Being a twin means sharing. We sometimes shared Christmas presents. We shared a room together. We wore the same clothes, but with different colors. Paul always got the crap colors. We shared friends. We shared many childhood memories. And we shared crushes.
I have an important shared memory with Paul. I called him this morning to ask him what he remembered. I was a little stunned and amused to hear his version of the story.
Here’s what he remembered. We both had a crush on the same girl in 4th grade. Let’s call her Tiffany. Tiffany was the sweetest, most beautiful, most kind girl we knew. She was our “Winnie” (see The Wonder Years). Unlike many 4th grade boys, we were into girls already. I was aware that Paul liked her, and he was very aware that I liked her, too.
One day, at recess, we were hanging out with Tiffany and she was giving me more attention than she was giving Paul. He got insanely jealous and did something that he felt guilty about for years. Something that I didn’t even remember. He shoved me hard from behind and I went down hard and ugly. Although I slugged a couple of kids in the elementary school, I was really not a fighter. My best defense was to go down ugly. If you ever push me hard, you will feel bad about it for the rest of your life. I used to create such pathetic scene that anyone who shoved me would feel like a total tool for doing it. I suspect that is still the case.
But one day, in fourth grade, she invited both of us to come to a carnival at the First Baptist church; the largest church in town. He thought that if he went, that he might garner some favor with her. So, we both road our bikes to the church. Our best friend was there as well. We shared a best friend. The carnival was the typical stuff. Bobbing for apples. Fishing for candy. All of the typical games. It was fun. But then the tone shifted, and I learned a lot about the differences between Presbyterians and Baptists.
We were invited into the sanctuary where Brother Eddie, the pastor, began talking to us about Salvation. He gave a very moving alter call sermon, and then came the dramatic moment that anyone who’s attended a Baptist event knows about. He asked us all to close our eyes and think about whether we wanted to give our lives to Christ that day. And if we did, we should meet him up front. Paul was deeply affected by this. The invitation had moved him profoundly. He says that he may have even been crying a little. I had been sitting next to Paul. And after a few moments, he opened his eyes and stood up. I was already two steps ahead of him.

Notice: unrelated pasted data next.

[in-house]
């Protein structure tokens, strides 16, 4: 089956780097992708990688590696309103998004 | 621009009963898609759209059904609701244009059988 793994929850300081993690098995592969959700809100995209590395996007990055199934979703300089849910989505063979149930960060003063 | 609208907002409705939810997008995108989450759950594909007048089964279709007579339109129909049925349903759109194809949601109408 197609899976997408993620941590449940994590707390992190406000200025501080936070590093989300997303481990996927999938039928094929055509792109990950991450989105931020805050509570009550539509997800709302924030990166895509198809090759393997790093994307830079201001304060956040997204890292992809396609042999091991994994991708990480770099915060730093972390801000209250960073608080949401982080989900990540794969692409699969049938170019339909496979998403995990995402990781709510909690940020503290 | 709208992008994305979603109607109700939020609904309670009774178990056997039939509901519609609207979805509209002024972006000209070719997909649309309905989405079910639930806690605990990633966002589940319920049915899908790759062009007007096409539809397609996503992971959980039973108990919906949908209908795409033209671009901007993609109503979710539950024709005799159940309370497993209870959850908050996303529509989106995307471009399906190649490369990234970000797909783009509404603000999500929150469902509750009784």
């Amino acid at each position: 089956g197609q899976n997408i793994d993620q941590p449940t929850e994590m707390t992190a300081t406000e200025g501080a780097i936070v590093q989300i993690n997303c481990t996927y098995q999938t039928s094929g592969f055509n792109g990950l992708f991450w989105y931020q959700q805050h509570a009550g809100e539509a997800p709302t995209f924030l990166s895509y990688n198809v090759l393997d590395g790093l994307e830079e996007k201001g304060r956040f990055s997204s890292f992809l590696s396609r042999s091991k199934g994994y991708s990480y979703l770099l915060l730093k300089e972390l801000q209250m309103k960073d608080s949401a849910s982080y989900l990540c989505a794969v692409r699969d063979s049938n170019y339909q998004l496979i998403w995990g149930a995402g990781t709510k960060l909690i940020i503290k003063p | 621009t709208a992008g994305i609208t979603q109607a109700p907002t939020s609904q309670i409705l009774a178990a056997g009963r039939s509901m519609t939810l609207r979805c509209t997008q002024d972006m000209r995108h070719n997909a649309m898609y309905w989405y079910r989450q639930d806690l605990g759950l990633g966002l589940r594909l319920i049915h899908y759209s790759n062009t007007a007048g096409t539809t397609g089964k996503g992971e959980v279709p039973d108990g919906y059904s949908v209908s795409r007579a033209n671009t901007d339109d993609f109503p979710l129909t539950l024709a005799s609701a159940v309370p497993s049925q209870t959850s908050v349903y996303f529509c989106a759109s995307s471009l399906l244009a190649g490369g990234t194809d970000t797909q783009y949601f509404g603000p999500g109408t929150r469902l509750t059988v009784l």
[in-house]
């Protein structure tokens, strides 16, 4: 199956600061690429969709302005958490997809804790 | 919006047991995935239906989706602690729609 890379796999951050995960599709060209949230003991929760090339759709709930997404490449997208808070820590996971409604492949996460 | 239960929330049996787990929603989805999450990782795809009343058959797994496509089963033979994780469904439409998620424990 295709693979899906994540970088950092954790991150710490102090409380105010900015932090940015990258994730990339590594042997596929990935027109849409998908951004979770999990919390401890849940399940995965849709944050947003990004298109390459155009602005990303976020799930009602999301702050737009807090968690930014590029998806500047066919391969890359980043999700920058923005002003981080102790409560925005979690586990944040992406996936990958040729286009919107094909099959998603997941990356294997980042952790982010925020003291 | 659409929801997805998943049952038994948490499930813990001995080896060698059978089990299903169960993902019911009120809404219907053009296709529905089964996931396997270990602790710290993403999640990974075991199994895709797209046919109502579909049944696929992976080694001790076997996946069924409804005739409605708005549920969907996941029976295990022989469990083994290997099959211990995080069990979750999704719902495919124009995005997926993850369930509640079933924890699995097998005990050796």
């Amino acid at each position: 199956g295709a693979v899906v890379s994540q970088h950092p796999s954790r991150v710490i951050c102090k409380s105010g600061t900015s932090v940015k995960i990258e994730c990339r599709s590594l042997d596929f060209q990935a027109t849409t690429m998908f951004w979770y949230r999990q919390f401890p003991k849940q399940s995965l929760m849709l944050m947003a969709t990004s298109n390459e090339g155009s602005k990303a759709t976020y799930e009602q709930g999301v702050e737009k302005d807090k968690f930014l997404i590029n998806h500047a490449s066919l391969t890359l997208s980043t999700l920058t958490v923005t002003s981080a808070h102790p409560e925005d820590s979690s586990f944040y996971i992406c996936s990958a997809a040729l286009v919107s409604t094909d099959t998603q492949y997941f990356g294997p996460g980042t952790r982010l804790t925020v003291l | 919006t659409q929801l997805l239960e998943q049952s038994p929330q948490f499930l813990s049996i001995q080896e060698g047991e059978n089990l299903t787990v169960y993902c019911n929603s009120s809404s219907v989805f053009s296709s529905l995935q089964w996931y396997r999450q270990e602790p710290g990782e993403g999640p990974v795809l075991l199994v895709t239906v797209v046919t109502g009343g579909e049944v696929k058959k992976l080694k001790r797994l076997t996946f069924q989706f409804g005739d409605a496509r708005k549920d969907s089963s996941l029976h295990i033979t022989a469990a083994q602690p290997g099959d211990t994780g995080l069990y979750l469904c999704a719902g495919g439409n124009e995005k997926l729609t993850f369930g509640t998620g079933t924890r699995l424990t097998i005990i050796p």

We both said the words that Brother Eddie asked us to say. That we wanted Jesus to come into our hearts and save us from our sins. We were applauded by the congregation. Then we went back outside where we were treated to a hot dog dinner.
I was so touched by Paul’s remembrance of our shared experience, and in most ways our memories were identical. I also felt that if I came to the carnival Tiffany would like me more. I too enjoyed the carnival. I remember coming into the church after the carnival fun, but this is where our stories diverge.
I was starving. Hot dogs were one of my favorite foods. There were adults and kids, and we followed the Baptist kids’ lead in taking seats in the very front pews. Brother Eddie began talking, and my stomach started growling. I began to wonder if he would ever stop preaching. And when he seemed to be wrapping things up, he asked us to close our eyes.
When he made the invitation, it became very clear to me what I must do. I had gotten the idea in my head that in order to get the hot dogs, I was going to have to be saved. I thought it would be really rude for an unrepentant sinner to take the free hot dogs which I could now see were not free at all. So I jumped up to join Brother Eddie. Paul was fast on my heels. I figured he knew what was going on as well. I supposed that the other kids had done it long ago and were covered. They were Baptists after all.
I got my hot dogs that day. They pulled the dogs out of steaming hot water with tongs as a reward for my Salvation. I figured it was a small price to pay. A fourth grader doesn’t really have that much to repent.
All the ministers in town knew each other. My father was the 1st Presbyterian minister, so he probably knew Brother Eddie pretty well. My father even spoke at an evening Christmas service at the Baptist church one year. So it was no surprise to learn that Brother Eddie had called my mother the very night when we had been saved.
I don’t know exactly what was said, but I know it began with, “Mrs. Burns, this is Brother Eddie. I thought you’d like to know that your boys got saved at my church today.” Now, Brother Eddie had a good sense of humor, and we liked him for it. When I imagine the conversation, I hear him appreciating the humor of this tale. It is certainly funny to me looking back at it; the Presbyterian minister’s sons getting saved at the First Baptist church, a major coups for the Baptists.
However, my mom did not find it funny at all. Paul’s recollection is that she was angry about it. She hated that we were led to believe that we needed to be saved at all. Presbyterians believe that we were saved two thousand years ago and that there is nothing we can say or do to earn it. In her mind, we were already saved.
Perhaps if she’d known that for me it was all about the hot dogs, she wouldn’t have been so upset. But no matter how you look at it, this important event made an impression on both of us. My brother eventually became an ordained minister, and I still love hot dogs.